This site speaks to Mycelex Alcohol interaction, generic name) Clotrimazole and is also sold under the brand name Lotrim.
This drug is an antifungal and is prescribed for fungal infections of the mouth, skin and vaginal tract.
Moderate alcohol consumption is advised while taking this drug.
At this time the medical community defines moderate consumption of alcohol as no more than two drinks per day and no more than 14 drinks per week. Anything more than that is considered an unhealthy dependency on alcohol, that may have adverse social, family and health consequences.
If a person drinks only once or twice a week but drinks on the same days each week and more than two drinks this is considered as an alcohol dependency.
If a person binge drinks at any time during the week this is also considered as alcoholism.
Some consider alcoholism as a disease while others consider it an addiction which is the result of personal choice and character fault. This school of thought blames the alcoholism on life style choices.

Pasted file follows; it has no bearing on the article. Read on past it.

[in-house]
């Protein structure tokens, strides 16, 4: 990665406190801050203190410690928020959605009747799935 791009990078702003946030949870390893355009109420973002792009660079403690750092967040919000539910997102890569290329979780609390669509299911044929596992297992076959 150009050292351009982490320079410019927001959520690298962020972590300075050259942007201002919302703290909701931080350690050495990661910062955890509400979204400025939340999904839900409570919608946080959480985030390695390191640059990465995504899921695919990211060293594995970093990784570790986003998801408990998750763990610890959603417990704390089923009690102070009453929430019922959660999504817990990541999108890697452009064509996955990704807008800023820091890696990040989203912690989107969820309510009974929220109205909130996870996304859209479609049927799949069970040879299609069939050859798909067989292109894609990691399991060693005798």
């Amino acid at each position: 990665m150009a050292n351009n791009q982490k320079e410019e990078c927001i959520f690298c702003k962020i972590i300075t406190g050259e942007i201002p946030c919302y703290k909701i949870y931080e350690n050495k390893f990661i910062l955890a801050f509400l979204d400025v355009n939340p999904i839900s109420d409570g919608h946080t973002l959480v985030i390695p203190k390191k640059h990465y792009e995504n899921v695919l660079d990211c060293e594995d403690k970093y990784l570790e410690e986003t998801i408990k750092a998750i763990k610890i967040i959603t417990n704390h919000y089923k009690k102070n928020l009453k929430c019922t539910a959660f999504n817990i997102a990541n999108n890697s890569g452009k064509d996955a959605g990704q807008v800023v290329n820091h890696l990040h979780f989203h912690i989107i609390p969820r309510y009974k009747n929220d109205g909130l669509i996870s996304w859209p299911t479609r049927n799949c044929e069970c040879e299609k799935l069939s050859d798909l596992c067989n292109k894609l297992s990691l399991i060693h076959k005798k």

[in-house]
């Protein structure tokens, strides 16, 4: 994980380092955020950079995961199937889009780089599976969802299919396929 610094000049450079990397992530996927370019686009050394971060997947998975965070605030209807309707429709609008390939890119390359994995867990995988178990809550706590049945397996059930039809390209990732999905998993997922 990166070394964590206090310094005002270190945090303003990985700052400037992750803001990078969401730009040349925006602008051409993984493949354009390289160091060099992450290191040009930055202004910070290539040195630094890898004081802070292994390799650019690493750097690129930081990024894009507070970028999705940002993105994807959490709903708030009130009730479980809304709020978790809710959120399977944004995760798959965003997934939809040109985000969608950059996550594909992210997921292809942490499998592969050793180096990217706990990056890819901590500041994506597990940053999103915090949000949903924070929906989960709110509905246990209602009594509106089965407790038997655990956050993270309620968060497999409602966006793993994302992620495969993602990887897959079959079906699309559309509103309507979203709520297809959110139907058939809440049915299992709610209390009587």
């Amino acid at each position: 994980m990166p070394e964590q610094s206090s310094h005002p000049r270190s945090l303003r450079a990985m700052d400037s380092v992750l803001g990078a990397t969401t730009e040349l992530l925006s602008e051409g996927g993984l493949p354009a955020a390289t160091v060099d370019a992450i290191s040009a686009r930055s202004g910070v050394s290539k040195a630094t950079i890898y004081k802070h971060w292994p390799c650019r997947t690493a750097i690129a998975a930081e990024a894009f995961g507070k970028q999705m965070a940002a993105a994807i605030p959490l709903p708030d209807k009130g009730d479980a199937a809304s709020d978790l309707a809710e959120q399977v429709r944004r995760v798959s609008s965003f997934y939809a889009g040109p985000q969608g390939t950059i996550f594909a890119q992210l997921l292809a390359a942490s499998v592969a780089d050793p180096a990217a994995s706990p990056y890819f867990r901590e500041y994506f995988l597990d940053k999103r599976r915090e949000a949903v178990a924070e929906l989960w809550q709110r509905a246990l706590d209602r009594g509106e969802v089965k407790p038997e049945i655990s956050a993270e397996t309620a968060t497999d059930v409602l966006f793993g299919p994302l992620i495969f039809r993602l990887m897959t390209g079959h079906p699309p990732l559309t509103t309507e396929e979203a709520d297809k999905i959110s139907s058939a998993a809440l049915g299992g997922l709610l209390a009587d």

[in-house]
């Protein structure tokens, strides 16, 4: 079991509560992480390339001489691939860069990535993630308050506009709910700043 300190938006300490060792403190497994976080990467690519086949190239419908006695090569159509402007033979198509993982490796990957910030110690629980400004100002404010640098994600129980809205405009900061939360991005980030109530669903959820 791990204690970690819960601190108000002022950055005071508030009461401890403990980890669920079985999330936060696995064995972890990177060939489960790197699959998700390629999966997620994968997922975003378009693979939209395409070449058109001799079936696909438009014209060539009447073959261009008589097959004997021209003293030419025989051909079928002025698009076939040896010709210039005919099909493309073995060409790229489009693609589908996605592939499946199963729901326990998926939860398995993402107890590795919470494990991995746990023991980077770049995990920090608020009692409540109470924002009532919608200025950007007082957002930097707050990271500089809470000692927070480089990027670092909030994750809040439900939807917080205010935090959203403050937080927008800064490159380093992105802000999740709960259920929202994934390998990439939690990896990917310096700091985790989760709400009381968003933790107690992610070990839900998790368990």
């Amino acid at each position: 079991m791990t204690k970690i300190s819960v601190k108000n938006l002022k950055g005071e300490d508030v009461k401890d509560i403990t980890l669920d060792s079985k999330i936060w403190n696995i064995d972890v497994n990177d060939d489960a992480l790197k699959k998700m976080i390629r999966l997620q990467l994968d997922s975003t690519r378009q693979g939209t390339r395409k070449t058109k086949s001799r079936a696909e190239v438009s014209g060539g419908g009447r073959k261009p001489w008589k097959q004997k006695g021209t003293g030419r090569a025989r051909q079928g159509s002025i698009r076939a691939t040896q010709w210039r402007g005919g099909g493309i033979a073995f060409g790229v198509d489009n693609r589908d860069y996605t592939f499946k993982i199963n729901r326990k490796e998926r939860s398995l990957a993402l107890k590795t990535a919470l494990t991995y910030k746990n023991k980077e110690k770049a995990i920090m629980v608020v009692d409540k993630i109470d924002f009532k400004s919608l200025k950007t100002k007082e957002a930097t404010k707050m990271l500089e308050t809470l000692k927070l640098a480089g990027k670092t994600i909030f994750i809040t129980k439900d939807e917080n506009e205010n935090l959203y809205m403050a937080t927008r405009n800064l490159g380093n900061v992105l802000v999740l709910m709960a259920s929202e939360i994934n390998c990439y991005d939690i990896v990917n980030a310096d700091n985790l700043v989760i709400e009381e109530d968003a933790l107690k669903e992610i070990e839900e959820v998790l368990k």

Personally I consider alcoholism a genetic tendency as I have seen families of alcoholics even when they live far apart. These unfortunate people are probably dependent on alcohol from the first drink.
When alcohol interacts with prescription over the counter drugs it usually results in negative health effects most especially liver damage as the main organ affected.
Before starting advise your physician of any allergies, if you have untreated or uncontrolled epilepsy, a bone marrow disorder, paralytic ileus, intestinal blockage, clozapine infection or immune suppression medication, heart disease, heart rhythm disorder, high blood pressure, history of heart attack or stroke, epilepsy, seizure, lung disease, liver disease, kidney disease, diabetes, bone marrow disorder, blood cell disorder, enlarged prostate, urinary problems, glaucoma or a history of smoking.
Do not use if allergic to this drug.
Do not use if pregnant or planning to become pregnant.
Common Side Effects
If using cream or solution – redness, stinging, blistering, peeling, itching and swelling of local areas.
If using vaginal tablets – mild burning, skin rash, mild cramps, frequent urination, burning, itching in a sexual partner.
Lozenges – stomach cramps or pain, diarrhea, nausea and vomiting.
This site serves as an information source only and does not dispense medical advice or any other kind of advice. If you are seeking medical advice you are advised to consult your own physician.